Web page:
Messrs. W. A. E. Busby, however, produce one which is specially designed for the winemaker and which allows one to calculate the strength any wine has attained without reference to tables or graphs, which is most useful. This hydrometer has the specific gravity and the potential alcoholic strength scales side by side, and it costs no morn than an ordinary hydrometer. Moreover, it covers the whole of the scale, 0.990 to 1.170, that the winemaker is likely to need, and is therefore ideal for our purpose. Semplex and Messrs. H. T. Ellaway also have specialised models.
A hydrometer is a glass tube (with a bulbous lower end) containing the scale, and it is weighted at the bottom so that it will float upright in a liquid. The reading is taken when the level of the main surface of the liquid would cut the scale.
The thinner the liquid (the less its gravity) the deeper the hydrometer will sink in it; the denser the liquid (the greater its gravity) the higher the hydrometer will float, and the more of the scale will protrude above the surface.
Therefore the scale of figures in the hydrometer is "upside down," the smallest being at the top and the largest at the bottom. In water, of course, the hydrometer will float with the 1.000 mark level with the surface; as you add sugar so the hydrometer will rise is the liquid. If, on the other hand, you add instead to the water a liquid lighter than water—alcohol, for instance—the hydrometer will sink below 1.000.
To use your hydrometer, pour some of the juice or syrup to be measured into a hydrometer jar, or any transparent container that gives sufficient depth and ample side clearance. Spin the hydrometer to get rid of any air bubbles clinging to its sides, which can seriously affect the reading. When the hydrometer is still, take the reading, with the eye at surface level.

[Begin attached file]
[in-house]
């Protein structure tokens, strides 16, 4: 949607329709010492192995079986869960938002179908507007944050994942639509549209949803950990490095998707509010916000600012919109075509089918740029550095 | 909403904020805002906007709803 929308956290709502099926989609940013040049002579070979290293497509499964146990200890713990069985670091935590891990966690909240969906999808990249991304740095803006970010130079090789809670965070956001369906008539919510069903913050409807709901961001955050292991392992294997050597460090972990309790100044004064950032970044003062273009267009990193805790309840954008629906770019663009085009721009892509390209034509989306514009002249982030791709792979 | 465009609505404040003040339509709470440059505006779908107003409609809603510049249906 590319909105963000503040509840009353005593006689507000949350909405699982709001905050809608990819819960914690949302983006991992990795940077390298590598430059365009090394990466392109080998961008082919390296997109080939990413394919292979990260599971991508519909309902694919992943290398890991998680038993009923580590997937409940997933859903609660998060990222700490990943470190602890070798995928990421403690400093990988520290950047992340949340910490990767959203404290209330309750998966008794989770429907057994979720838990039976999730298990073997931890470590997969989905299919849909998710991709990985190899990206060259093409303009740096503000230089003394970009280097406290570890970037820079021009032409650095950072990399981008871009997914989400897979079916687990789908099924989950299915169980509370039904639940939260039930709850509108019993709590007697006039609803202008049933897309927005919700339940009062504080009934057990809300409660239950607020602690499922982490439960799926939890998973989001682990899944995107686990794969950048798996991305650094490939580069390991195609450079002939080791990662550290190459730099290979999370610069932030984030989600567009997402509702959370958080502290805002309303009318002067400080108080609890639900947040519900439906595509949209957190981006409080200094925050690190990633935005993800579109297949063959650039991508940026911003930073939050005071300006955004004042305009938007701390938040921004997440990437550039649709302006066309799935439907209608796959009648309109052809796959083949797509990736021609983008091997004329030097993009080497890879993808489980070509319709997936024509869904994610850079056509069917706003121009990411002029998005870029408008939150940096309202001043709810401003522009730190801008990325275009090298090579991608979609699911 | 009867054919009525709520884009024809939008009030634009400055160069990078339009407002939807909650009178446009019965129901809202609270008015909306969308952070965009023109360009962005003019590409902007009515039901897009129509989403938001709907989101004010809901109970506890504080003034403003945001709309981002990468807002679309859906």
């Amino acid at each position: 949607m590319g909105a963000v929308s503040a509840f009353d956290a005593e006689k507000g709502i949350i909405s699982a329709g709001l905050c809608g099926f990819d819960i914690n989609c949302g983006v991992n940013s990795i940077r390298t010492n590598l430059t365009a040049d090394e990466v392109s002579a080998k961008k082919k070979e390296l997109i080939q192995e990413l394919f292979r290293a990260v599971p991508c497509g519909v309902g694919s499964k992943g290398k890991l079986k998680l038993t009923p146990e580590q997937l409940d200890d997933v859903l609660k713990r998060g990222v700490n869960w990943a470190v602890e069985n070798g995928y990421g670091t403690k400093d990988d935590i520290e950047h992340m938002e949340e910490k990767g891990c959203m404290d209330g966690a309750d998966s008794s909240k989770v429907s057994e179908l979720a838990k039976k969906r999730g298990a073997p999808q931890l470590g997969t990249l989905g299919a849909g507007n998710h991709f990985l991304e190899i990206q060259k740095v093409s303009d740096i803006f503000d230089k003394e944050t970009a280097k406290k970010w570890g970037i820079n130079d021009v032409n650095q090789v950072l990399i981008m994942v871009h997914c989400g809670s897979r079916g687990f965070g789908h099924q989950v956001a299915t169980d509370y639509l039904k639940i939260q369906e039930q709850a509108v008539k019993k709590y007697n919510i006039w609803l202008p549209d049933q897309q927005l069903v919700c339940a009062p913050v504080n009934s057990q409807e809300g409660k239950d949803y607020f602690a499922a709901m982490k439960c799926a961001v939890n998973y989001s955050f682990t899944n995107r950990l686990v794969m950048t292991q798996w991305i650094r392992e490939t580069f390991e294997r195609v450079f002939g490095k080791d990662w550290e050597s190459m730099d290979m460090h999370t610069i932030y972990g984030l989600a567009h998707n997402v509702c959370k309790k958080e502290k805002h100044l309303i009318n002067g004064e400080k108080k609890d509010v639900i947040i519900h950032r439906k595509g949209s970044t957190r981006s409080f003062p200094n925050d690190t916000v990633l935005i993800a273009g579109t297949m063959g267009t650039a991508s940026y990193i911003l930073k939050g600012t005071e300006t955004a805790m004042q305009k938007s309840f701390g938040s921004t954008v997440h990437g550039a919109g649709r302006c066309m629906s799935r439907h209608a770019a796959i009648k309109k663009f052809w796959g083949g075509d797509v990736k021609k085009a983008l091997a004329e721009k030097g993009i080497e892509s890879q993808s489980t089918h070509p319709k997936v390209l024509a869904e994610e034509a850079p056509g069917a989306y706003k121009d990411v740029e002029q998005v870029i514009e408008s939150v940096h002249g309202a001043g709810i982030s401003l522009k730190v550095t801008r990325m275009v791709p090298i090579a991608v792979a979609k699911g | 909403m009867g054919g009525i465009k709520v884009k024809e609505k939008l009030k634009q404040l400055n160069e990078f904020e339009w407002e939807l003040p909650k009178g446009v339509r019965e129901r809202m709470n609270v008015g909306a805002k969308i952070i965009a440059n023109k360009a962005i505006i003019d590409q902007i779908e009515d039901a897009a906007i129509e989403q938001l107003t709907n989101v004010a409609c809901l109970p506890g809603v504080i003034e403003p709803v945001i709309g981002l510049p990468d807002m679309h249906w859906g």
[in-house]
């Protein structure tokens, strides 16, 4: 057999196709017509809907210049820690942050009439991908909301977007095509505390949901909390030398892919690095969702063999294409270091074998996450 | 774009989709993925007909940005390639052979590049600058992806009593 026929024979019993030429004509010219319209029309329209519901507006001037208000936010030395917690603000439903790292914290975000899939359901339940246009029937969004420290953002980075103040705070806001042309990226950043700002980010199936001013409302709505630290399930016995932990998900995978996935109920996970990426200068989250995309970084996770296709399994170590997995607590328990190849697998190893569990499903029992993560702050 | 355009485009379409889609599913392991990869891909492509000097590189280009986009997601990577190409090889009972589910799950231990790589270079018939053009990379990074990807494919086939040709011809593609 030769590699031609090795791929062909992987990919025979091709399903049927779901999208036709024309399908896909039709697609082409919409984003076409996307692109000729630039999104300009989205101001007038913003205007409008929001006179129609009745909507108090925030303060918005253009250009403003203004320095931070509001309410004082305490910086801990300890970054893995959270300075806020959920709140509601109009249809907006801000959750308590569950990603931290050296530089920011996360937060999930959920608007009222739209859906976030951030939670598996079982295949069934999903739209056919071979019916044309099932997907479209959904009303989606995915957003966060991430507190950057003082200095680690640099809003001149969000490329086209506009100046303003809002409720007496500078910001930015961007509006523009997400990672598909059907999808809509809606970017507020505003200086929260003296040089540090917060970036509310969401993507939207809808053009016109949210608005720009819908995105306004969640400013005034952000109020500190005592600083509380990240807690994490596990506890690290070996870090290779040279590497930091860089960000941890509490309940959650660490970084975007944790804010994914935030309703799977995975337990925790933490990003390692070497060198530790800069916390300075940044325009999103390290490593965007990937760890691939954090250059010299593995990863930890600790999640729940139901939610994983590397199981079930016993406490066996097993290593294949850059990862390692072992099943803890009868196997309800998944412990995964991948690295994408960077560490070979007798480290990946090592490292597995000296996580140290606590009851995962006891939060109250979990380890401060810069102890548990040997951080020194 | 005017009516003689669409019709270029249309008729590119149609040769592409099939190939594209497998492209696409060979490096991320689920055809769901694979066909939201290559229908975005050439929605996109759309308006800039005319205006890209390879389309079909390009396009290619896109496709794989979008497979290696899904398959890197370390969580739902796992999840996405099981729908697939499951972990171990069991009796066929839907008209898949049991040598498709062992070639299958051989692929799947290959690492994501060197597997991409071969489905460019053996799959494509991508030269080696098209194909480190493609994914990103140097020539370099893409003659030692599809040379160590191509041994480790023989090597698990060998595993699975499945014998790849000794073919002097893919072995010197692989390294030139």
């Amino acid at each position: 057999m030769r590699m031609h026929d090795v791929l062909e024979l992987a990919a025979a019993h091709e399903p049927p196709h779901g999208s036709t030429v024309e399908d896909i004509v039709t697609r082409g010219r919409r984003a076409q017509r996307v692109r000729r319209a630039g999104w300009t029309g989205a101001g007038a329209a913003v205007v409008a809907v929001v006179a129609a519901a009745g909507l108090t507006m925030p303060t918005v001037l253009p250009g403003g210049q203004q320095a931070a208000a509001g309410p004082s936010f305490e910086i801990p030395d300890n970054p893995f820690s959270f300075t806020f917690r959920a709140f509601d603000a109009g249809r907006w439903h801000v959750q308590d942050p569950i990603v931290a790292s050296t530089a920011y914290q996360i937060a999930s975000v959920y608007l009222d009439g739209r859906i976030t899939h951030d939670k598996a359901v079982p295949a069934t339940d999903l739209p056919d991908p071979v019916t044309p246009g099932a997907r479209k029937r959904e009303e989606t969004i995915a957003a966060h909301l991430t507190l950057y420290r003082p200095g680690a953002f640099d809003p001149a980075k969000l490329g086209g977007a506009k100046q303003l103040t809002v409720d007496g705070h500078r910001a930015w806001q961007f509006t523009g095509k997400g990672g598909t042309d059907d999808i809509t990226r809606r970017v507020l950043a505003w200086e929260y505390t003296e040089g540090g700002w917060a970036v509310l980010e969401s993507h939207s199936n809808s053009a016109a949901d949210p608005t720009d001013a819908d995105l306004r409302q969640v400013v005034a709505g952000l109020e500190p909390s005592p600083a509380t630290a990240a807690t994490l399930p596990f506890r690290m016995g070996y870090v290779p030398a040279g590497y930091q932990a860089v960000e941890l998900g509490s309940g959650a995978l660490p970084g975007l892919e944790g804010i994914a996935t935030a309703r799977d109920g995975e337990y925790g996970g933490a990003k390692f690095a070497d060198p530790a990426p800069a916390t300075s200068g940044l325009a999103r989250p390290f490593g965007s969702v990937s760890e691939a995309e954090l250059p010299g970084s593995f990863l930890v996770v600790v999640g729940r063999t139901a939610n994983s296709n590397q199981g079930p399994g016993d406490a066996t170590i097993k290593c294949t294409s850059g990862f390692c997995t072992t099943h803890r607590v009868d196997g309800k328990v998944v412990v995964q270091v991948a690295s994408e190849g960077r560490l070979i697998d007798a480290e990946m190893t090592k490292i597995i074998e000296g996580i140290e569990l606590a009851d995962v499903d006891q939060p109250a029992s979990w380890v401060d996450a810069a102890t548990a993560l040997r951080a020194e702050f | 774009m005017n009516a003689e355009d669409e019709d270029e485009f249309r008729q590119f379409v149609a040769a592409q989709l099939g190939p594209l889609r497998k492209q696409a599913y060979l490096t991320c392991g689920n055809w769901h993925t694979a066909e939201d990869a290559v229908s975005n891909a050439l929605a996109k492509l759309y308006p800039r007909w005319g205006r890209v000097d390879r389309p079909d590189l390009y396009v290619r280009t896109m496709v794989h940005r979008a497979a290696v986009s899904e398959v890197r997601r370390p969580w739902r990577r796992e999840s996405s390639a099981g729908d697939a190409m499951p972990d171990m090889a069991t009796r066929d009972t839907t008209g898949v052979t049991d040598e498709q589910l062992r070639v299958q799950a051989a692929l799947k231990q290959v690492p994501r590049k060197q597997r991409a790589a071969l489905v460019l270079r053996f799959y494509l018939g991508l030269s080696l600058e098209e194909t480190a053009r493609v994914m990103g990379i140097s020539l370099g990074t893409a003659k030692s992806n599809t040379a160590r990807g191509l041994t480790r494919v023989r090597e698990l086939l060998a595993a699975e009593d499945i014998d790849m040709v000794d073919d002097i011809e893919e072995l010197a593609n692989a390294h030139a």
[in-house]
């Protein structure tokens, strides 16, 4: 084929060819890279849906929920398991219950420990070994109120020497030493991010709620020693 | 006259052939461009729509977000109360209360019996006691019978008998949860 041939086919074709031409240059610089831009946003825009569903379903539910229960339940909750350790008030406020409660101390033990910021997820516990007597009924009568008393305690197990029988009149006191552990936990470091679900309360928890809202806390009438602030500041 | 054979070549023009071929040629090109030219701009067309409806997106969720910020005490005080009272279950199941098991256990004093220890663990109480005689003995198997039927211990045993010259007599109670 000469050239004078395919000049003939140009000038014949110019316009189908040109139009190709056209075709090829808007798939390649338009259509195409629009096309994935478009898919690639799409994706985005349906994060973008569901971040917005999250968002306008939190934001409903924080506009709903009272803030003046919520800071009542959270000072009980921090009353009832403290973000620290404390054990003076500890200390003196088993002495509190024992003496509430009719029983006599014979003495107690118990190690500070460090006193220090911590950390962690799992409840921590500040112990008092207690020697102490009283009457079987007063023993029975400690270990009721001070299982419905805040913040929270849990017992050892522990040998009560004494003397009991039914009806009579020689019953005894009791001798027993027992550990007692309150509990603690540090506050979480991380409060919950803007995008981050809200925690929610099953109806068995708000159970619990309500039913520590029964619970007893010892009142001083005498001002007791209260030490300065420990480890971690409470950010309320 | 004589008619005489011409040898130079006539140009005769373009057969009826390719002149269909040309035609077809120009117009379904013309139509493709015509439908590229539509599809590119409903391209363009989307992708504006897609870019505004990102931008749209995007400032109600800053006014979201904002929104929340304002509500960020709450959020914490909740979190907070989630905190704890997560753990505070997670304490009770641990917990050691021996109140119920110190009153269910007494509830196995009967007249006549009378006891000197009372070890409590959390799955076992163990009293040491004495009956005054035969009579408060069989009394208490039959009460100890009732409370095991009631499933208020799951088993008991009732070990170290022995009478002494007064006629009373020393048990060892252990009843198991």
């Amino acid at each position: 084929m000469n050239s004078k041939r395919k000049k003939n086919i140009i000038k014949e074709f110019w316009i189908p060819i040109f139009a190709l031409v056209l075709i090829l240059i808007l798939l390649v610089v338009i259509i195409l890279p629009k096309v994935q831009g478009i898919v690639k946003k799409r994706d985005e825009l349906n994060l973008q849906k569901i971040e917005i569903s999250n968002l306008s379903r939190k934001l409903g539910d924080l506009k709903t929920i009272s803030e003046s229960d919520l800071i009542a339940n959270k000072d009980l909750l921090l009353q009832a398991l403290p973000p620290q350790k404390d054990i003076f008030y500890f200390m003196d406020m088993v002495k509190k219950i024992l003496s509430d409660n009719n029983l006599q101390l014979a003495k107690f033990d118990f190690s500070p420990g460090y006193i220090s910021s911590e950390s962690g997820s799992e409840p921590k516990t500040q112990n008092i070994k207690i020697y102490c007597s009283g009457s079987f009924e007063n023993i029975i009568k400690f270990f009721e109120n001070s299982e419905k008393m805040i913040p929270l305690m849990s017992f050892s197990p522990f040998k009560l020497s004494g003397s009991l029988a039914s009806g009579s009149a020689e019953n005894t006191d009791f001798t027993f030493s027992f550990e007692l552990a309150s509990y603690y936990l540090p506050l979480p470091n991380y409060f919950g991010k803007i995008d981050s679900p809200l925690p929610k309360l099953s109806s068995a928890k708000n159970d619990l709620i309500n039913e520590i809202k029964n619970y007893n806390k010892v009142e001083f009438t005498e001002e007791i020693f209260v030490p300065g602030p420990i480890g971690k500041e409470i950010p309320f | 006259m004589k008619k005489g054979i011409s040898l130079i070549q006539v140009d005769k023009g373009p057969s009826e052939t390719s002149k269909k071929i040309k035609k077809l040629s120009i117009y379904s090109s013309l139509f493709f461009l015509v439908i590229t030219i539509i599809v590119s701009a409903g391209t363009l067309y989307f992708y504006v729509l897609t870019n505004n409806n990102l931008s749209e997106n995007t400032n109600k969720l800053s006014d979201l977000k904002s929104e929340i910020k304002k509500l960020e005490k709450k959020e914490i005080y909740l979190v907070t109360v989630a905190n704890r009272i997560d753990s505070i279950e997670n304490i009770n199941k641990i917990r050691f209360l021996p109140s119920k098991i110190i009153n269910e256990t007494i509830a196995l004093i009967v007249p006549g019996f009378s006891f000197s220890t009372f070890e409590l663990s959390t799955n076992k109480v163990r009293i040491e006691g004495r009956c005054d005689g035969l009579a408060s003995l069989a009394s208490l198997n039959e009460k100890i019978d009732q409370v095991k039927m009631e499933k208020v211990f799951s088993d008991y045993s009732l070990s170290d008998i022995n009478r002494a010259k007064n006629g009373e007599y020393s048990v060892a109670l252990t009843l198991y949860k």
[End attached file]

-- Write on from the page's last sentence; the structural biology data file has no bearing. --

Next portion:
Note that hydrometers are designed to be read when the liquid is at 59 deg. F., and, strictly speaking, if it is at any other temperature, you should allow for it as shown in the table below. Omit the "decimal point" of the specific gravity and make the correction to the last of its four figure. Example: A hydrometer reading of 1140 at 86 deg. F. should be corrected to 1143.4.
Temperature in degrees F |
Correction |
Temperature in degrees F. |
Correction |
50 |
Subtract 0.6 |
77 |
Add 2 |
59 |
Correct |
86 |
Add 3.4 |
68 |
Add 0.9 |
95 |
Add 5 |
104 |
Add 6.8 |
When you have measured the specific gravity of your juice or liquor, you can tell from the table below firstly how much sugar per gallon it contains, and secondly, how much alcohol (in terms of the percentage of alcohol by volume): it is likely to produce, i.e. you can assess its potential alcoholic strength. This, remember, on the assumption that the wine ferments right out, and that all the sugar is used up.